Archive for August 15th, 2016


The Elephant Man
The tragic tale of John Merrick, born with extreme physical deformities, has become a familiar one thanks to David Lynch’s classic 1980 version and David Bowie’s performance in the lead role on the Broadway stage from around the same time. Whilst obviously a more low-key offering this production from Fringe Management and Canny Creatures is no less affecting with strong, touching performances which capture the essence of the tale.
It is a beautifully paced adaptation which is perfect if you are looking for a late lunchtime/early afternoon show to see. It captures in an extremely concise manner how Merrick went from being a prize exhibit in a travelling freak show to being the toast of Victorian London society-itself something of freak show in itself- even winning admiration from royalty due to the patronage of a star of London stage and theatres, Mrs. Kendal.
Great performances all round especially from Michael Roy Andrew as Merrick who uses his body to capture the sinuous awkwardness and deformities of Merrick rather than relying on the grotesquery of make up or prosthetics. My one concern is that all five female roles were played by Kirsty Eila McIntyre when each male character had a different actor assigned. Not that McIntyre was less than capable in each of her roles-she actually excelled- but in some ways it spoke to me of women being interchangeable and indistinguishable from each other. Of course I could be wrong and it was all down to a matter of economics and practicality.
Definitely a show worth seeing and even if it doesn’t add anything to its more famous interpretation be glad at least that it certainly doesn’t detract from them either.
The Elephant Man is on at the Gilded Balloon until August 28th at 13.15 daily


This very relevant piece of theatre by Charlotte Josephine- who also acts out a variety of different roles- in collaboration with Snuff Box Theatre looks at the controversial topic of revenge porn and the shame an guilt it engenders and what actually motivates such hideous acts.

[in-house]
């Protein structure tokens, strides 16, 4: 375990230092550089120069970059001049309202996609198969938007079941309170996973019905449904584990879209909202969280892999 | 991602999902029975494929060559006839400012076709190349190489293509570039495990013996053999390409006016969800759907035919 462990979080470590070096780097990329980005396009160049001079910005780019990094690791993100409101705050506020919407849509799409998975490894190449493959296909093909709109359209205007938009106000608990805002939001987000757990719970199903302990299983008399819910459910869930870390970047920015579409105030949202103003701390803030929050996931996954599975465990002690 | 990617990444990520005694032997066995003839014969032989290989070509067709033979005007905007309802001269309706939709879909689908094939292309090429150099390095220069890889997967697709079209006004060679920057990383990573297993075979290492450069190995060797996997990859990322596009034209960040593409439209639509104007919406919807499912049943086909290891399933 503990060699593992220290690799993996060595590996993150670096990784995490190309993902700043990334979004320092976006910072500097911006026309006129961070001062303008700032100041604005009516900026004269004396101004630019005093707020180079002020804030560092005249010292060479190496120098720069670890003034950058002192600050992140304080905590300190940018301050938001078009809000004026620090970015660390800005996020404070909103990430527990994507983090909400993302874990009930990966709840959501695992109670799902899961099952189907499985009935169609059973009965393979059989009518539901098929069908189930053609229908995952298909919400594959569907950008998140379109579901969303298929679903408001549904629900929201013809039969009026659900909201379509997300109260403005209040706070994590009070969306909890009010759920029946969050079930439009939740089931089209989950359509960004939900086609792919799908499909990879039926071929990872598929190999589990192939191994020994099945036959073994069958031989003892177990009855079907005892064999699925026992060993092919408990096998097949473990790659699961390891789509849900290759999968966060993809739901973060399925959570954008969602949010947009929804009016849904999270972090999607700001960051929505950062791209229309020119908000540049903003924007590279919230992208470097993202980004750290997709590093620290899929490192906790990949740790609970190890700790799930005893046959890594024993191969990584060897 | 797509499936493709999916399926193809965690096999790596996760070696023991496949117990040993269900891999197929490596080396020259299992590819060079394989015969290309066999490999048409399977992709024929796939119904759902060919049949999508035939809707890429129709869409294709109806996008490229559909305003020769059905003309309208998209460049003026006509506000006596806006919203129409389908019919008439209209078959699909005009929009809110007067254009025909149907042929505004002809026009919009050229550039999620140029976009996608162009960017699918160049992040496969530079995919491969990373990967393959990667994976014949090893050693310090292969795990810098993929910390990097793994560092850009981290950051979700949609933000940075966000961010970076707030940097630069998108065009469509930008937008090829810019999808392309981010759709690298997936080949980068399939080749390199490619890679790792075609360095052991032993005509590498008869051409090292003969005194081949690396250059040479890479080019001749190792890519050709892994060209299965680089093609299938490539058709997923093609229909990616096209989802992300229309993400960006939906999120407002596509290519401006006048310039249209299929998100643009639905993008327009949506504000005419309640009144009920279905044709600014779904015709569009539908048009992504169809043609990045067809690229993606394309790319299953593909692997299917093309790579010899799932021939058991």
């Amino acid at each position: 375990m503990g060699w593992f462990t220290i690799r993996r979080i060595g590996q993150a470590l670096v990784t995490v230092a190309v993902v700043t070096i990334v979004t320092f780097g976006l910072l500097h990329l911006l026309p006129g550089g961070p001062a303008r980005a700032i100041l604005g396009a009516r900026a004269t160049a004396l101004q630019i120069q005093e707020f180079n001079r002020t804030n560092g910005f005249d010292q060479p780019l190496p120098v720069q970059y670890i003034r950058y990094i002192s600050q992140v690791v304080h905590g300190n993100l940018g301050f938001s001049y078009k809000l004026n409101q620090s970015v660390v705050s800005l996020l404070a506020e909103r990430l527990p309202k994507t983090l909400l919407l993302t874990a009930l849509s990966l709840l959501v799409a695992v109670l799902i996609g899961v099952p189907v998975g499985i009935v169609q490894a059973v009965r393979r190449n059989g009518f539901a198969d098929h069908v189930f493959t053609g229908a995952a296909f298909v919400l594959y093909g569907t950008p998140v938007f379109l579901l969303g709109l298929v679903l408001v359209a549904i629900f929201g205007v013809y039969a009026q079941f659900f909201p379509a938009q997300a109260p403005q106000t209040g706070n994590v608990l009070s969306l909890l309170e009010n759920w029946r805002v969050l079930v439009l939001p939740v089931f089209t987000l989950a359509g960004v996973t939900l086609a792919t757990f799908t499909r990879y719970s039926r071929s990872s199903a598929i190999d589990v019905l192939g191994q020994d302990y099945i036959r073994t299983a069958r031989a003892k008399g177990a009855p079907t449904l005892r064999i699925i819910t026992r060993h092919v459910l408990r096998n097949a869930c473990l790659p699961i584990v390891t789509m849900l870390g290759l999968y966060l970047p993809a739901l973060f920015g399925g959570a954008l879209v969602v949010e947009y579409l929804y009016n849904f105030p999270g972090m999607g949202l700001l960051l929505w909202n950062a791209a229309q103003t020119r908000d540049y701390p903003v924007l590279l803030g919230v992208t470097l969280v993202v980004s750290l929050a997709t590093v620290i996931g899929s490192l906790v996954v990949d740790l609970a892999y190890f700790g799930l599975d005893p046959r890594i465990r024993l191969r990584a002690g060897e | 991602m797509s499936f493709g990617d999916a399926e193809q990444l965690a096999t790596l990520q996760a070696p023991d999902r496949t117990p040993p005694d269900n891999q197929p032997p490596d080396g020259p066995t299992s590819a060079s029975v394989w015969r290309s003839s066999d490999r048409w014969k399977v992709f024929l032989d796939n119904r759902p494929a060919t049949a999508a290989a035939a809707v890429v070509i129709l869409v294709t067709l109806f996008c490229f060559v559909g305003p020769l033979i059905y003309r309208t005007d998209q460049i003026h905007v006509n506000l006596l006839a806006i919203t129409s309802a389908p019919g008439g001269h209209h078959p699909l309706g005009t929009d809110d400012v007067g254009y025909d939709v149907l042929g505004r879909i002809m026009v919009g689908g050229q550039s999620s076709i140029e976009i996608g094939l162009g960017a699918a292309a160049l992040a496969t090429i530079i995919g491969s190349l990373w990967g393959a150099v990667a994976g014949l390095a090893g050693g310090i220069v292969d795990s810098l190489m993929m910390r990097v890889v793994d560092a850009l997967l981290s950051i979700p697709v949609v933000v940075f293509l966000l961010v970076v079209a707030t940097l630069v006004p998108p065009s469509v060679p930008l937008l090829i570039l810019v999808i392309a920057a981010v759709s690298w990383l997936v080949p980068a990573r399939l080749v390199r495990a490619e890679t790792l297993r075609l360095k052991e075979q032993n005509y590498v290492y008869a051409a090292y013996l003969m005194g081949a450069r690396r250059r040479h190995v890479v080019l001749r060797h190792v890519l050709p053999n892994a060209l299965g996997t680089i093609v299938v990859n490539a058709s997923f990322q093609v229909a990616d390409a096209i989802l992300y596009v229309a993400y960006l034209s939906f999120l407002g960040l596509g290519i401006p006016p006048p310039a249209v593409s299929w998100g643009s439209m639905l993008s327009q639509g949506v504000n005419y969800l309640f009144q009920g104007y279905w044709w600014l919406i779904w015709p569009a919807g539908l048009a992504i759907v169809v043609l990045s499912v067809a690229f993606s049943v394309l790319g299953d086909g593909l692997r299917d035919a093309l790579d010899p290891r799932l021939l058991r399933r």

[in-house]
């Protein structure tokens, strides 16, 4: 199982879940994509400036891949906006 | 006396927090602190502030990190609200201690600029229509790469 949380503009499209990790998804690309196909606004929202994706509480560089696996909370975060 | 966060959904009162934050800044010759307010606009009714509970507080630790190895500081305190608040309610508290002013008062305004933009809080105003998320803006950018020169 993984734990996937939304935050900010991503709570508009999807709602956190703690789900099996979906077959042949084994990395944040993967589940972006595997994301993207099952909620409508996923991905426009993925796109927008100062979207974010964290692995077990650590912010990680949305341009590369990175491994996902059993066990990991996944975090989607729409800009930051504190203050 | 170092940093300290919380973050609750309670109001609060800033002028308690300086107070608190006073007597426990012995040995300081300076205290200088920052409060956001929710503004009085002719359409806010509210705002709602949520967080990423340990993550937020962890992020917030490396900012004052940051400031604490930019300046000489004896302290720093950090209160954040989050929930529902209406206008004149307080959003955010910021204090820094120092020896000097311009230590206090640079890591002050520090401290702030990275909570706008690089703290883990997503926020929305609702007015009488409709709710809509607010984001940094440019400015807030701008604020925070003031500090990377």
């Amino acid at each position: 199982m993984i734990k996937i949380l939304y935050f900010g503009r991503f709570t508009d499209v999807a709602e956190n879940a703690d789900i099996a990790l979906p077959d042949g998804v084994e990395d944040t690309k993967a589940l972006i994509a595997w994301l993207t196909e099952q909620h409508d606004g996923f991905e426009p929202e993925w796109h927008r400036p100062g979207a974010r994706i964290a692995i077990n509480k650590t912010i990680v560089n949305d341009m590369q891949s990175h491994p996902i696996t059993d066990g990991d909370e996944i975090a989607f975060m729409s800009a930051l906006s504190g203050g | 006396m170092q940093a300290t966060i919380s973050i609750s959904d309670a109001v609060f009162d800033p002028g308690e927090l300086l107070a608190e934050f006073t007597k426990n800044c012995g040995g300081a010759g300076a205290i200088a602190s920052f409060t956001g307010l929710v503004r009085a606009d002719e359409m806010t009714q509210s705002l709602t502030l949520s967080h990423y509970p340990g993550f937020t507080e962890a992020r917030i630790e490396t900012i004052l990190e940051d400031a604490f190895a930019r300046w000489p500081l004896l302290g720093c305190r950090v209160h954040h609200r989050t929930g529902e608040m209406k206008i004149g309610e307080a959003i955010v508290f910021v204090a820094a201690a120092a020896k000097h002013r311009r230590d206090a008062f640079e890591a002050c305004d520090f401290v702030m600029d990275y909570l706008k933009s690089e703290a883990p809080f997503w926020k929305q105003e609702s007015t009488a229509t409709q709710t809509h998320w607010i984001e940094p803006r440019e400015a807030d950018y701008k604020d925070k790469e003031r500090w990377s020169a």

Alongside Josephine on the stage is the sole other actor Daniel Foxsmith – who also performs various roles- and the tension the two manage to produce is impressively palpable never letting up for a second. The speed perfectly captures how such situations can escalate especially after the clicking of a solitary button on a computer, phone or device can radically alter a person’s life and affect how others see them from then on.
Whilst Foxsmith is impressive in his roles it is Josephine who really seems to get inside her characters with a sinuous intensity and insight. You sense her frustration, her shame and her confusion as to why all this is happening and you feel her strength for coping with it at all.
Definitely a thoughtfully conceive and well paced piece of theatre it never fails to impress and in particular the scene where the two actors run round in circles captures the lightning speed in which it takes to change a life and a life is changed.
The dialogue is crisp, well conceived and perpetually captivating. The director Edward Stambollouian manages to coax outstanding performances and the simple but effective set and well-timed lighting contribute to the action but never distracts from it. An impressive piece of modern theatre!
Blush is on at Underbelly until August 28th at 18.00 daily (not 16th)